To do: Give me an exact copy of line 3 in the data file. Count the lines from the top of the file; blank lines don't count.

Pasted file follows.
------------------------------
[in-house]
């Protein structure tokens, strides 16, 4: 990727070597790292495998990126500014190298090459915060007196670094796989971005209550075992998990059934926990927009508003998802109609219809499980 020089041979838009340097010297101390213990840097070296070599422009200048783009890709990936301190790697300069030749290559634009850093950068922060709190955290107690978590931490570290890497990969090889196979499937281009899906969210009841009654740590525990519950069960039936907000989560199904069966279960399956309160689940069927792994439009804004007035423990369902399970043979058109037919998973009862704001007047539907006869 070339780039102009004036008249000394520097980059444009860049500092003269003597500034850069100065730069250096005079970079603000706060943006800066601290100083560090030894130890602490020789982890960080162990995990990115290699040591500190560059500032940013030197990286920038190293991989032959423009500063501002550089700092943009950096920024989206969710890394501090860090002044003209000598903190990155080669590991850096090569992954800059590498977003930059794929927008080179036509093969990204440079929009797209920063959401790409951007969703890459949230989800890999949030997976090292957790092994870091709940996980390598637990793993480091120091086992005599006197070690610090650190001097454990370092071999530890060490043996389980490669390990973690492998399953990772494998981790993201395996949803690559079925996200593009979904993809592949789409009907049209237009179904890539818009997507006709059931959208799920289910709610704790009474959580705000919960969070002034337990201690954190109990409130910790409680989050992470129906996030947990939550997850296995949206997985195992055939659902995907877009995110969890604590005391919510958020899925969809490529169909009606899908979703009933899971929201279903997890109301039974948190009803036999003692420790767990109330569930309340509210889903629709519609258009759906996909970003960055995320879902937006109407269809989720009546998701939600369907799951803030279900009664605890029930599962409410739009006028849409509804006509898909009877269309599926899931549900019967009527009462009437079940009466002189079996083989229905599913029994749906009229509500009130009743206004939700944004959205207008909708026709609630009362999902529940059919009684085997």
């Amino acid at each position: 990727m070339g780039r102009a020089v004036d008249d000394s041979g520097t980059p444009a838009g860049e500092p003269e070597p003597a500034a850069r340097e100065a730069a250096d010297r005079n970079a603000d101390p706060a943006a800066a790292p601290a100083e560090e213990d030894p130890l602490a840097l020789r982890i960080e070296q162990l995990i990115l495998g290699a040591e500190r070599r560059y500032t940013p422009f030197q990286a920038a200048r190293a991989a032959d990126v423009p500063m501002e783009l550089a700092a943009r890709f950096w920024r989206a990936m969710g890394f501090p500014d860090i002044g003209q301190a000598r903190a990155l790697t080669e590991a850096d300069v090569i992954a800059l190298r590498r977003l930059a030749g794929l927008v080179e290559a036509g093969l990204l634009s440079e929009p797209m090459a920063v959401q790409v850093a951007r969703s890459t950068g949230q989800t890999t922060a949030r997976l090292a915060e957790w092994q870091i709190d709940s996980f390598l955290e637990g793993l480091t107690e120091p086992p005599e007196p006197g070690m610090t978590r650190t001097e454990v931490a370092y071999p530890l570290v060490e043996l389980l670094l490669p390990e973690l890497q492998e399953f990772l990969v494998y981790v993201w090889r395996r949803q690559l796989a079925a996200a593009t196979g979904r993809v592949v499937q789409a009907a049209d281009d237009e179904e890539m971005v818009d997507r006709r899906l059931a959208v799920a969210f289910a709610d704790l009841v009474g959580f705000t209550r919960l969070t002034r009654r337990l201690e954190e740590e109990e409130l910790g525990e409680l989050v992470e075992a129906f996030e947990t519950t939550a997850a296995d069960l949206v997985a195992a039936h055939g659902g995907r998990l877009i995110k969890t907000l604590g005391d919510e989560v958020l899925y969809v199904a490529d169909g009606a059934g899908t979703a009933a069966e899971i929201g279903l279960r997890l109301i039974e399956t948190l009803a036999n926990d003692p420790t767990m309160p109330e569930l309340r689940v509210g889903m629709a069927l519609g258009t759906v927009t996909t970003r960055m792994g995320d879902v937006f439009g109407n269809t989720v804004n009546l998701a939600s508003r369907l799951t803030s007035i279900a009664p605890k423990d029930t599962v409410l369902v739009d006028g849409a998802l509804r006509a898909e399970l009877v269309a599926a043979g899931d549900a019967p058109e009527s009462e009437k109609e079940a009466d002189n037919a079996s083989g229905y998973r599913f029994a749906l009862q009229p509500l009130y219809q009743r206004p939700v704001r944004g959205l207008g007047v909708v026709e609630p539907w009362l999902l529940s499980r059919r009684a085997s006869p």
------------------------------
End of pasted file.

């Amino acid at each position: 990727m070339g780039r102009a020089v004036d008249d000394s041979g520097t980059p444009a838009g860049e500092p003269e070597p003597a500034a850069r340097e100065a730069a250096d010297r005079n970079a603000d101390p706060a943006a800066a790292p601290a100083e560090e213990d030894p130890l602490a840097l020789r982890i960080e070296q162990l995990i990115l495998g290699a040591e500190r070599r560059y500032t940013p422009f030197q990286a920038a200048r190293a991989a032959d990126v423009p500063m501002e783009l550089a700092a943009r890709f950096w920024r989206a990936m969710g890394f501090p500014d860090i002044g003209q301190a000598r903190a990155l790697t080669e590991a850096d300069v090569i992954a800059l190298r590498r977003l930059a030749g794929l927008v080179e290559a036509g093969l990204l634009s440079e929009p797209m090459a920063v959401q790409v850093a951007r969703s890459t950068g949230q989800t890999t922060a949030r997976l090292a915060e957790w092994q870091i709190d709940s996980f390598l955290e637990g793993l480091t107690e120091p086992p005599e007196p006197g070690m610090t978590r650190t001097e454990v931490a370092y071999p530890l570290v060490e043996l389980l670094l490669p390990e973690l890497q492998e399953f990772l990969v494998y981790v993201w090889r395996r949803q690559l796989a079925a996200a593009t196979g979904r993809v592949v499937q789409a009907a049209d281009d237009e179904e890539m971005v818009d997507r006709r899906l059931a959208v799920a969210f289910a709610d704790l009841v009474g959580f705000t209550r919960l969070t002034r009654r337990l201690e954190e740590e109990e409130l910790g525990e409680l989050v992470e075992a129906f996030e947990t519950t939550a997850a296995d069960l949206v997985a195992a039936h055939g659902g995907r998990l877009i995110k969890t907000l604590g005391d919510e989560v958020l899925y969809v199904a490529d169909g009606a059934g899908t979703a009933a069966e899971i929201g279903l279960r997890l109301i039974e399956t948190l009803a036999n926990d003692p420790t767990m309160p109330e569930l309340r689940v509210g889903m629709a069927l519609g258009t759906v927009t996909t970003r960055m792994g995320d879902v937006f439009g109407n269809t989720v804004n009546l998701a939600s508003r369907l799951t803030s007035i279900a009664p605890k423990d029930t599962v409410l369902v739009d006028g849409a998802l509804r006509a898909e399970l009877v269309a599926a043979g899931d549900a019967p058109e009527s009462e009437k109609e079940a009466d002189n037919a079996s083989g229905y998973r599913f029994a749906l009862q009229p509500l009130y219809q009743r206004p939700v704001r944004g959205l207008g007047v909708v026709e609630p539907w009362l999902l529940s499980r059919r009684a085997s006869p």